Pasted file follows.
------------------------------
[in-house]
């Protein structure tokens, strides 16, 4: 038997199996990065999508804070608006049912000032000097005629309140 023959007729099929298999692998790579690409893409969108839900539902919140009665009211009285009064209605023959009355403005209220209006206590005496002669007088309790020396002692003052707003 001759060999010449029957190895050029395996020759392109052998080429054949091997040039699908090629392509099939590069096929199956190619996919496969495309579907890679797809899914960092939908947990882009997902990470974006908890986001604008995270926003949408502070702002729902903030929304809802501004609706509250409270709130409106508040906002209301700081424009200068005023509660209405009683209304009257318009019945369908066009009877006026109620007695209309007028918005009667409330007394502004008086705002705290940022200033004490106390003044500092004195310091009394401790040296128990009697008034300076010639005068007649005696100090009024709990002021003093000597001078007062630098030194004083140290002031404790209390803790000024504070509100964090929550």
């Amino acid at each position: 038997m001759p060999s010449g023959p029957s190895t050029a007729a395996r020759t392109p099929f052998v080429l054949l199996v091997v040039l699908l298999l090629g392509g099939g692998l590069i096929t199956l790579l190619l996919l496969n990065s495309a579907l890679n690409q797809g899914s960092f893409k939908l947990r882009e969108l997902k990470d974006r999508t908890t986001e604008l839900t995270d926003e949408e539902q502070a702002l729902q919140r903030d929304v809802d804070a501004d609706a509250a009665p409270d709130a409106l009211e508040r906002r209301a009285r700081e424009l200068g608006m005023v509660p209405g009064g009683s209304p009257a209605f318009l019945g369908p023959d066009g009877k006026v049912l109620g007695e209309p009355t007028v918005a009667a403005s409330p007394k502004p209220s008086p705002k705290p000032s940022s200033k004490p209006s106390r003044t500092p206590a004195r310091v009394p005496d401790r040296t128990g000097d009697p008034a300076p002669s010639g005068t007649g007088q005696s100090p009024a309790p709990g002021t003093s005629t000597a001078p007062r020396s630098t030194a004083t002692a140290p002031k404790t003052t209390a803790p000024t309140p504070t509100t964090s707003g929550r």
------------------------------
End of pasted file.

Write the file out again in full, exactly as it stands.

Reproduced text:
[in-house]
């Protein structure tokens, strides 16, 4: 038997199996990065999508804070608006049912000032000097005629309140 023959007729099929298999692998790579690409893409969108839900539902919140009665009211009285009064209605023959009355403005209220209006206590005496002669007088309790020396002692003052707003 001759060999010449029957190895050029395996020759392109052998080429054949091997040039699908090629392509099939590069096929199956190619996919496969495309579907890679797809899914960092939908947990882009997902990470974006908890986001604008995270926003949408502070702002729902903030929304809802501004609706509250409270709130409106508040906002209301700081424009200068005023509660209405009683209304009257318009019945369908066009009877006026109620007695209309007028918005009667409330007394502004008086705002705290940022200033004490106390003044500092004195310091009394401790040296128990009697008034300076010639005068007649005696100090009024709990002021003093000597001078007062630098030194004083140290002031404790209390803790000024504070509100964090929550």
């Amino acid at each position: 038997m001759p060999s010449g023959p029957s190895t050029a007729a395996r020759t392109p099929f052998v080429l054949l199996v091997v040039l699908l298999l090629g392509g099939g692998l590069i096929t199956l790579l190619l996919l496969n990065s495309a579907l890679n690409q797809g899914s960092f893409k939908l947990r882009e969108l997902k990470d974006r999508t908890t986001e604008l839900t995270d926003e949408e539902q502070a702002l729902q919140r903030d929304v809802d804070a501004d609706a509250a009665p409270d709130a409106l009211e508040r906002r209301a009285r700081e424009l200068g608006m005023v509660p209405g009064g009683s209304p009257a209605f318009l019945g369908p023959d066009g009877k006026v049912l109620g007695e209309p009355t007028v918005a009667a403005s409330p007394k502004p209220s008086p705002k705290p000032s940022s200033k004490p209006s106390r003044t500092p206590a004195r310091v009394p005496d401790r040296t128990g000097d009697p008034a300076p002669s010639g005068t007649g007088q005696s100090p009024a309790p709990g002021t003093s005629t000597a001078p007062r020396s630098t030194a004083t002692a140290p002031k404790t003052t209390a803790p000024t309140p504070t509100t964090s707003g929550r």